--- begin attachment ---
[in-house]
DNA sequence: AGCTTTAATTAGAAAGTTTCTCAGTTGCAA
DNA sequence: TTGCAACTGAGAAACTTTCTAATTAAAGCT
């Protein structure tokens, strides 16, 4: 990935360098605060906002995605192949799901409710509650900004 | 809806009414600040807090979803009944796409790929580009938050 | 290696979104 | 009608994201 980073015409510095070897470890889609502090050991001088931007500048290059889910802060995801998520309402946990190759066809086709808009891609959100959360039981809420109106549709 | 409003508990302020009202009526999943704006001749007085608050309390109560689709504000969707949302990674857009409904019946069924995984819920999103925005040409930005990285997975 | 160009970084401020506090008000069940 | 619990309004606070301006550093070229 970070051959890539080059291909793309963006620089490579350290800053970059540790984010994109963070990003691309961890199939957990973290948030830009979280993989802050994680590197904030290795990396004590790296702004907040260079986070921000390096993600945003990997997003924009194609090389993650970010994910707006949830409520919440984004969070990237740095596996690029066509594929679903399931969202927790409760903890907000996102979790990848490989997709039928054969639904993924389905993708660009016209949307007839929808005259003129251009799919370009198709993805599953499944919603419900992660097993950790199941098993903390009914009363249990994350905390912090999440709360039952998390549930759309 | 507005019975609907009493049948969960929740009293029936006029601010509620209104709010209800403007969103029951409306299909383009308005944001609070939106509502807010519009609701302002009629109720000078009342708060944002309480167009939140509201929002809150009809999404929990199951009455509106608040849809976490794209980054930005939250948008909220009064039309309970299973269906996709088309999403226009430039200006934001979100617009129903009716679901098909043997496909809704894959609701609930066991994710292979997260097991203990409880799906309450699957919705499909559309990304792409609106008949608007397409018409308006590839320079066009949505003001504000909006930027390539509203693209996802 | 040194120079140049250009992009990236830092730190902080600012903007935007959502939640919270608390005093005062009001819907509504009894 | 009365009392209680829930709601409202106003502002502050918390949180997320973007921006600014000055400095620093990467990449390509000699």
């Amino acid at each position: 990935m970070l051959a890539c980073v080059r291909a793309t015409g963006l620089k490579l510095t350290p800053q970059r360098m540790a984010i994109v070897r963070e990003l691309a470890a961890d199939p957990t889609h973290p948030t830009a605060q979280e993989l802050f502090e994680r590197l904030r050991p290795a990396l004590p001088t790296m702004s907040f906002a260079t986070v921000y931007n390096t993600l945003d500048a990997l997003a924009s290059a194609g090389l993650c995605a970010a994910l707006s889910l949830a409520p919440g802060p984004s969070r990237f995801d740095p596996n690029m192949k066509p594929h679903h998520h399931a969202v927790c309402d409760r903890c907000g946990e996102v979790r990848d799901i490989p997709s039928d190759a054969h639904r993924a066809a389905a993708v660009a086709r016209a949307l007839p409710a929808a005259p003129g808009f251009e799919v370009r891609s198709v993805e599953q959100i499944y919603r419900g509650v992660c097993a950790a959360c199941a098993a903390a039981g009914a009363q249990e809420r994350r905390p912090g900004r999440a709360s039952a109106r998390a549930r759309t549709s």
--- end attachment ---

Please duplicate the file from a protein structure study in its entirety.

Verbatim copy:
[in-house]
DNA sequence: AGCTTTAATTAGAAAGTTTCTCAGTTGCAA
DNA sequence: TTGCAACTGAGAAACTTTCTAATTAAAGCT
């Protein structure tokens, strides 16, 4: 990935360098605060906002995605192949799901409710509650900004 | 809806009414600040807090979803009944796409790929580009938050 | 290696979104 | 009608994201 980073015409510095070897470890889609502090050991001088931007500048290059889910802060995801998520309402946990190759066809086709808009891609959100959360039981809420109106549709 | 409003508990302020009202009526999943704006001749007085608050309390109560689709504000969707949302990674857009409904019946069924995984819920999103925005040409930005990285997975 | 160009970084401020506090008000069940 | 619990309004606070301006550093070229 970070051959890539080059291909793309963006620089490579350290800053970059540790984010994109963070990003691309961890199939957990973290948030830009979280993989802050994680590197904030290795990396004590790296702004907040260079986070921000390096993600945003990997997003924009194609090389993650970010994910707006949830409520919440984004969070990237740095596996690029066509594929679903399931969202927790409760903890907000996102979790990848490989997709039928054969639904993924389905993708660009016209949307007839929808005259003129251009799919370009198709993805599953499944919603419900992660097993950790199941098993903390009914009363249990994350905390912090999440709360039952998390549930759309 | 507005019975609907009493049948969960929740009293029936006029601010509620209104709010209800403007969103029951409306299909383009308005944001609070939106509502807010519009609701302002009629109720000078009342708060944002309480167009939140509201929002809150009809999404929990199951009455509106608040849809976490794209980054930005939250948008909220009064039309309970299973269906996709088309999403226009430039200006934001979100617009129903009716679901098909043997496909809704894959609701609930066991994710292979997260097991203990409880799906309450699957919705499909559309990304792409609106008949608007397409018409308006590839320079066009949505003001504000909006930027390539509203693209996802 | 040194120079140049250009992009990236830092730190902080600012903007935007959502939640919270608390005093005062009001819907509504009894 | 009365009392209680829930709601409202106003502002502050918390949180997320973007921006600014000055400095620093990467990449390509000699």
């Amino acid at each position: 990935m970070l051959a890539c980073v080059r291909a793309t015409g963006l620089k490579l510095t350290p800053q970059r360098m540790a984010i994109v070897r963070e990003l691309a470890a961890d199939p957990t889609h973290p948030t830009a605060q979280e993989l802050f502090e994680r590197l904030r050991p290795a990396l004590p001088t790296m702004s907040f906002a260079t986070v921000y931007n390096t993600l945003d500048a990997l997003a924009s290059a194609g090389l993650c995605a970010a994910l707006s889910l949830a409520p919440g802060p984004s969070r990237f995801d740095p596996n690029m192949k066509p594929h679903h998520h399931a969202v927790c309402d409760r903890c907000g946990e996102v979790r990848d799901i490989p997709s039928d190759a054969h639904r993924a066809a389905a993708v660009a086709r016209a949307l007839p409710a929808a005259p003129g808009f251009e799919v370009r891609s198709v993805e599953q959100i499944y919603r419900g509650v992660c097993a950790a959360c199941a098993a903390a039981g009914a009363q249990e809420r994350r905390p912090g900004r999440a709360s039952a109106r998390a549930r759309t549709s």